Here's a good one to kick off our Member Spotlight series. I had the pleasure of chatting with Brian Morgan, the Chair and Associate Professor of the Integrated Science and Technology Department at Marshall University in West Virginia. He has taught at Marshall for the past 16 years, and previously held the role of Director for the Center for Instructional Technology at Marshall, and was the university's WebCT administrator. A true "Blackboarder", Brian has taught over 75 sections of courses in an online environment and uses Blackboard in some capacity for all of his courses. It goes without saying he's a highly accomplished professional - here's what he had to share:
Rachel Reiss: Evidently, you've taught a lot of classes. What's your favorite class you've taught?
Brian Morgan: In my entire history of teaching, Advanced Web Development. Every semester I teach two classes on lecture study and two online. Even the ones in lecture get assignments submitted online through Blackboard, though, so it [Blackboard] is used as a heavy supplement.
RR: Tell us a little about your work life. Is being an online instructor as flexible as it seems, or have you carved out a regimented schedule for yourself?
BM: A little bit of both. It is flexible in the sense that if my kids want to do something one night, we can. I tell my students that all grading is done once or twice a week, so they know what to expect. I try to answer emails every single day. The flexibility is nice in the sense that if something comes up in my schedule outside of work, I can do it.
RR: Do you have any advice for the rest of us here? Like, how do you stay organized despite a full schedule?
BM: I never delete anything from my schedule. I'll move it around if I can. Where I can remember if I get all caught up in things is if I start deleting or skipping things on my calendar. It's more a matter of getting everything done, just perhaps not at the time you originally set out to do it. If I have to grade tonight but something urgent comes up, I'll reschedule the grading. I rely so much on my phone for answering students e-mails, and maintaining my calendar. I'll put time on my calendar specifically to answer phone calls from students or do some grading.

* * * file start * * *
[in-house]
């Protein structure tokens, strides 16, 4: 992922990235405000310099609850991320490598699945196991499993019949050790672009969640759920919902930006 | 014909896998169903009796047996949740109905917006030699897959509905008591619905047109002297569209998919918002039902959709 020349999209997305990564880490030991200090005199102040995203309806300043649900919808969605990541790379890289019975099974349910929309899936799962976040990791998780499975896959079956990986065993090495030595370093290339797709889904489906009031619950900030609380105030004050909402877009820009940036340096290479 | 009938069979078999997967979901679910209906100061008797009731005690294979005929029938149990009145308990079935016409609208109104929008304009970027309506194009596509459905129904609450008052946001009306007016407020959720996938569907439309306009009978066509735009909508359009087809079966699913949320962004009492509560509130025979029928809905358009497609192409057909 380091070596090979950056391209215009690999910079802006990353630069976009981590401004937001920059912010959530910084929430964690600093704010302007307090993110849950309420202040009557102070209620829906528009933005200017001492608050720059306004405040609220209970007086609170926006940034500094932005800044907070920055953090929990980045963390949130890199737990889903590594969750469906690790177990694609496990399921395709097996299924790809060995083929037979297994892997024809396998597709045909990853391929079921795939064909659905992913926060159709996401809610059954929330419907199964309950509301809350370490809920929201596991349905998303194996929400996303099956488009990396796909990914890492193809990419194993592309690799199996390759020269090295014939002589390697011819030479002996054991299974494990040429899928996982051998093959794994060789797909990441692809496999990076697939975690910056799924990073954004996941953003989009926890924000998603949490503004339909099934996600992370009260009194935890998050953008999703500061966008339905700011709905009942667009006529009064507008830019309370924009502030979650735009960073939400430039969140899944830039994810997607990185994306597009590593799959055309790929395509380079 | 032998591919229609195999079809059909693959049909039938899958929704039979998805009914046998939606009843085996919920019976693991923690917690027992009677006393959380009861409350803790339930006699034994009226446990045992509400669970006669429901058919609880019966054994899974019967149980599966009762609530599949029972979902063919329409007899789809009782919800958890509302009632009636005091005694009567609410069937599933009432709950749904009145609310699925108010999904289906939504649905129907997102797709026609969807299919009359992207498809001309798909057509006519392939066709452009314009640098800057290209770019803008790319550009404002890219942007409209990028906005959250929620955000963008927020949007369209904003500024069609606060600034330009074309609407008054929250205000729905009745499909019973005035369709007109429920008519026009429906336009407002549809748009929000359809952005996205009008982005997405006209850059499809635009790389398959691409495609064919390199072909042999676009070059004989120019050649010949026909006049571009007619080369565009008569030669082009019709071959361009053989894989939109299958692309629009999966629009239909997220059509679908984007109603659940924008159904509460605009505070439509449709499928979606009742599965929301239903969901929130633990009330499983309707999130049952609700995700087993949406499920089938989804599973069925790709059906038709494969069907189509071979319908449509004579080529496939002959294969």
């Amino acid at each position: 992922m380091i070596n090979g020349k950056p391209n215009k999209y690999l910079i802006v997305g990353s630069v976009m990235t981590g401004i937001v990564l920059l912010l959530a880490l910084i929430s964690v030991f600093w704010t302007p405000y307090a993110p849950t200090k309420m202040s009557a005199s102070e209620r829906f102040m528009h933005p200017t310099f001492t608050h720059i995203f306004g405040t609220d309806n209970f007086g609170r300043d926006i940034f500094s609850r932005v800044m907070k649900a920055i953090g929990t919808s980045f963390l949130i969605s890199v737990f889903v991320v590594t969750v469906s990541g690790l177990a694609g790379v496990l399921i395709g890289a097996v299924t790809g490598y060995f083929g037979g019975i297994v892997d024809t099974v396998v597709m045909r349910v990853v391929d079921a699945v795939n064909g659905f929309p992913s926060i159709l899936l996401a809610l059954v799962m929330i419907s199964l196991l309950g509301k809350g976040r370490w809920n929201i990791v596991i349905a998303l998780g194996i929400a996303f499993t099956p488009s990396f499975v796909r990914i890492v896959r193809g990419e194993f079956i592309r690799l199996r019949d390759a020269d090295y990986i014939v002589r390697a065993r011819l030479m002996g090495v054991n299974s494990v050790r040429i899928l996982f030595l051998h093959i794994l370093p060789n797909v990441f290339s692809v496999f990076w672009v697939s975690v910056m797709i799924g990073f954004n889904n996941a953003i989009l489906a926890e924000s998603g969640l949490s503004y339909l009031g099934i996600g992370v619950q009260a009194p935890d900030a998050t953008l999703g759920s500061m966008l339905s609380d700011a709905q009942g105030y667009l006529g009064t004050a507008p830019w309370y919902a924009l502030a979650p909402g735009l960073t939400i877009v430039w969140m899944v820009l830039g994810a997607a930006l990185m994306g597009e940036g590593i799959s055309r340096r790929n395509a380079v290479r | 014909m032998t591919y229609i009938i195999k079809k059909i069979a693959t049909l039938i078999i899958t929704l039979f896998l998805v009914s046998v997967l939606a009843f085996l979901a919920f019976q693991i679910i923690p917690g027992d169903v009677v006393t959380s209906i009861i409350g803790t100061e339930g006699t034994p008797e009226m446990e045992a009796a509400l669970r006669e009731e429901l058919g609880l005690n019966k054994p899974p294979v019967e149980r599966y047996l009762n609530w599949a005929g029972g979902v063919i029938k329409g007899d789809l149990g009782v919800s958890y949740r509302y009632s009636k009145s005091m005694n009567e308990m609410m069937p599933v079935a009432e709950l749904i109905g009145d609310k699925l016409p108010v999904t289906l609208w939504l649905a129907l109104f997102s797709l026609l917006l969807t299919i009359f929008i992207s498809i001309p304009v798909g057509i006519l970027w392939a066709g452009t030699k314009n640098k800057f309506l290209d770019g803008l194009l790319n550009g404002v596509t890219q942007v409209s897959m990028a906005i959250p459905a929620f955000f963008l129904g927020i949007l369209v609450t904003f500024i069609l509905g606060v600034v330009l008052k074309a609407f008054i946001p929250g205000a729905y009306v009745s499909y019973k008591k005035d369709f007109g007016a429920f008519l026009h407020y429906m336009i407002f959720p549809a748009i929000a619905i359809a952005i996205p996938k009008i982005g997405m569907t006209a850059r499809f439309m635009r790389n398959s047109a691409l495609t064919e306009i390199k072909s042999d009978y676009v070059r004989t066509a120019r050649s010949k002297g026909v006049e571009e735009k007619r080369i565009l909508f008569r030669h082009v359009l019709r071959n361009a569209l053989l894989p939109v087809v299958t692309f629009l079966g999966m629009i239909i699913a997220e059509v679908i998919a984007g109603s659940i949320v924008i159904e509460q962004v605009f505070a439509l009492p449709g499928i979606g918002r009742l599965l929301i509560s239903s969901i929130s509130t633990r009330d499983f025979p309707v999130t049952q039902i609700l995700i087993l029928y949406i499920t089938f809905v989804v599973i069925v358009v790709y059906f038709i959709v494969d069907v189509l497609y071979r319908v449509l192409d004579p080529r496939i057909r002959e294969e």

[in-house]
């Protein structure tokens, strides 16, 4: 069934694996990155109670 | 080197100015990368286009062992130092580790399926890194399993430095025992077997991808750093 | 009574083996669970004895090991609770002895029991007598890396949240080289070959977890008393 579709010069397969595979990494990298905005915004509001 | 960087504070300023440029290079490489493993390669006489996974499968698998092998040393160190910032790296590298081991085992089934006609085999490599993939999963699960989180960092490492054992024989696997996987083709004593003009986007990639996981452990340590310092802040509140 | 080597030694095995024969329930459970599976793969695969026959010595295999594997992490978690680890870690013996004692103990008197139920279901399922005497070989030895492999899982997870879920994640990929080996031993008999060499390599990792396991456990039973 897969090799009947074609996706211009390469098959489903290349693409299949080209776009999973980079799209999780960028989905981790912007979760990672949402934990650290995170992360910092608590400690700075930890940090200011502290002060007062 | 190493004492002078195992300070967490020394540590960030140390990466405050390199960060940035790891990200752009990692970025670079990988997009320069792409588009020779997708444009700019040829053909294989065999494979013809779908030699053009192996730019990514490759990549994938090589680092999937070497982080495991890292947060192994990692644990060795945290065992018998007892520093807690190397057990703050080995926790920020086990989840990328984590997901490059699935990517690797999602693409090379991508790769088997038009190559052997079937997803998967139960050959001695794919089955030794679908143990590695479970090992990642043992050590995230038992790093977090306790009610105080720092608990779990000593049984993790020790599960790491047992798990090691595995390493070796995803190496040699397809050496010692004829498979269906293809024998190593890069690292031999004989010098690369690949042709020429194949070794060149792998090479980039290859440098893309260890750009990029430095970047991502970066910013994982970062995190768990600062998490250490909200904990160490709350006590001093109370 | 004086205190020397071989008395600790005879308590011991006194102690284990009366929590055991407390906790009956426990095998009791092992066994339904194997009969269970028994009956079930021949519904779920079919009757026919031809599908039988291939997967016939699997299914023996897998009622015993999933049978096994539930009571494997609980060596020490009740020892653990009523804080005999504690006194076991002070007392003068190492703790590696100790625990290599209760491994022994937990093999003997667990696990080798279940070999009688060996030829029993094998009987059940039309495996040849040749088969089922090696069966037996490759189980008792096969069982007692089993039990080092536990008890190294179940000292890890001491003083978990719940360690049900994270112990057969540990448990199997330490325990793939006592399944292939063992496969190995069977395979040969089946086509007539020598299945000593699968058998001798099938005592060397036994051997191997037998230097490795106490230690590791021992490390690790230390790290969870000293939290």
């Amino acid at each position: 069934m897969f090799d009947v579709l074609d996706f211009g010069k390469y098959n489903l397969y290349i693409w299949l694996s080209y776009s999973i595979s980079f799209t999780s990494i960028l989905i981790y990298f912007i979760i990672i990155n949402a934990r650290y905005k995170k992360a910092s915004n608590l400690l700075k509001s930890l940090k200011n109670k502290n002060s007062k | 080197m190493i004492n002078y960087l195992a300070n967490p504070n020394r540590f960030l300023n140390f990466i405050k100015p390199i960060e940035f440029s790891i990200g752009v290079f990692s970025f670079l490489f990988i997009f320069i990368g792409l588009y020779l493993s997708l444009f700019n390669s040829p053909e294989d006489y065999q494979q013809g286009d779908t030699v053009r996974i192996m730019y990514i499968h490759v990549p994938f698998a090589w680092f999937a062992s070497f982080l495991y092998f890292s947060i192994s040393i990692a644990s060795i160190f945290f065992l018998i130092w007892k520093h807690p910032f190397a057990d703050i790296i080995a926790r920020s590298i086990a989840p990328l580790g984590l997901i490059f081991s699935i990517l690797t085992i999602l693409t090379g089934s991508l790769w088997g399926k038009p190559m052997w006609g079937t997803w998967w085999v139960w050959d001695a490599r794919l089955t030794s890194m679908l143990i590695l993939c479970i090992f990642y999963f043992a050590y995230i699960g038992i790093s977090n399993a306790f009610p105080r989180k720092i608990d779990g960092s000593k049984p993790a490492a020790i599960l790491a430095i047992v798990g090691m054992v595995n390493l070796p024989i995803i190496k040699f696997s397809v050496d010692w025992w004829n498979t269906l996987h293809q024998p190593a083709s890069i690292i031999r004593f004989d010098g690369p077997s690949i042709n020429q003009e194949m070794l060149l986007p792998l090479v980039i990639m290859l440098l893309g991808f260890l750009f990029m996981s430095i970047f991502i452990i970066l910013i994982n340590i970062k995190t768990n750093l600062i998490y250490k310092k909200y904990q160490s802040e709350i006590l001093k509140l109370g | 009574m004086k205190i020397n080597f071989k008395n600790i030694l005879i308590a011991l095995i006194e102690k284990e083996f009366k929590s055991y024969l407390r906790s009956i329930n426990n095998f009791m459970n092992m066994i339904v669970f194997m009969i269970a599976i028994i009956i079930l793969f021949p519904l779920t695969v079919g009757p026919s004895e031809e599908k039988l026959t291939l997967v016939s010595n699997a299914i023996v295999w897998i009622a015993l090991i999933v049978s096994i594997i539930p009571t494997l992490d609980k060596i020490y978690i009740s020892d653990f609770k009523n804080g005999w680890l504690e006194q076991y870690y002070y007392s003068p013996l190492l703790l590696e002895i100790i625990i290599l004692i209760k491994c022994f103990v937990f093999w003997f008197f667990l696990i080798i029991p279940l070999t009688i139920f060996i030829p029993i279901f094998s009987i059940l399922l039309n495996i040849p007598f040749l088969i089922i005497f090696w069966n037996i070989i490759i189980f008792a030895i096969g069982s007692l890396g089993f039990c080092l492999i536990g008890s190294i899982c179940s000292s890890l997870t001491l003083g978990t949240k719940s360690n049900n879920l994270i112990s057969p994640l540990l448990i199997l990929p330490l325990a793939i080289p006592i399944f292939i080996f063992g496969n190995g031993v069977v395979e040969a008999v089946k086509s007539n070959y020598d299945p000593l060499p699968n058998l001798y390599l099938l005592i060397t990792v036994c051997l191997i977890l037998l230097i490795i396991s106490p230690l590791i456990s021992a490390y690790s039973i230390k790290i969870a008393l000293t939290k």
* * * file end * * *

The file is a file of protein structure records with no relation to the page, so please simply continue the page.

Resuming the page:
RR: Even with all of these online communication tools, do you really receive that many phone calls from students?
BM: No, actually they are few and far between. Last semester I had more phone call than ever, but it was two students who were taking online classes but wanted to talk about it. And I would talk to them because that made them feel comfortable with the material. It was a struggle to me to communicate about that particular course over the phone just because of its technically nature, but at the end of the phone call, I could tell talking about it made them feel better every time.
RR: What is your go-to page on the Community site?
BM: Because I'm an MVP, I get all of the questions that come through all of the forums on my email so I read and respond to those. I also read new blog posts as they get posted - I think everyone should do this. I live by RSS feeds and have my Outlook filtered.
RR: What would you, as an educator, like to see changed or added to the Community Site?
BM: I would like to see more user blogs. There are millions of people who use Blackboard, and maybe 95% of what people do and how they use it is very common. But there is that 5% of people who are unique. I'd like Blackboard to challenge those people to come forward. I've been an admin, a developer, and instructor, and I still have things to learn. With user blogs, we can all learn from each other.
RR: In your blog post on student engagement, you mention the importance of enabling students to monitor their own progress. Which Blackboard tool do you think is most useful for that?
BM: Gradebook. I enable all the statistics so that they can see how they do. If they get a 50% on an exam and panic that "oh my, I'm dropping", they can just look at the rest of the class's performance. I give them detailed feedback on every assignment and there are two columns - one is the grade to date and one is the maximum grade possible. So I set to set up so that they're always able to see where they are and ask "what can I get out of this class? What can I do to turn it around?" It's amazing teaching tech how many students can't calculate what they need on a test. That's why I emphasize: 'Check the gradebook! Check the gradebook!'
RR: What are some of the most important considerations when transitioning from the traditional classroom to the virtual classroom?
BM: The biggest problem I have as an instructor is this: have I put enough content online for them? Have I given them enough material? Instruction? In a classroom, you can see people, read their demeanor, and change your lecture on-the-go. You can add, subtract - if a student doesn't get something, you can go deeper. In the virtual environment, I'm always nervous - is everything 'crystal clear' about what I expect? So that's why I'm always changing my class. I get feedback from my students, and change it accordingly.
RR: Switching gears...what hobbies do you enjoy outside of work?
BM: Construction. Well this summer, I'm building a new house for my family. I've always been a DIY guy. That's my passion - being outside and using tools. I will actually have a workshop in the garage in my new house. Also, coaching the kids in sports. There are 5 of them, and I've coached for the last 13 years, so I'll probably be doing that another 5-6 years.
RR: Let's end with some inspiration. Favorite quote?
BM: 'What are you doing with your dash?' Let me give you some context, though. On a tombstone, you have the date someone is born and the date someone dies, separated by a dash. That's their life. I like to think: 'what are you doing with your dash?'
Thanks again, Brian! Be sure to check out his post on "5 Steps to Motivate the Online Learner" here.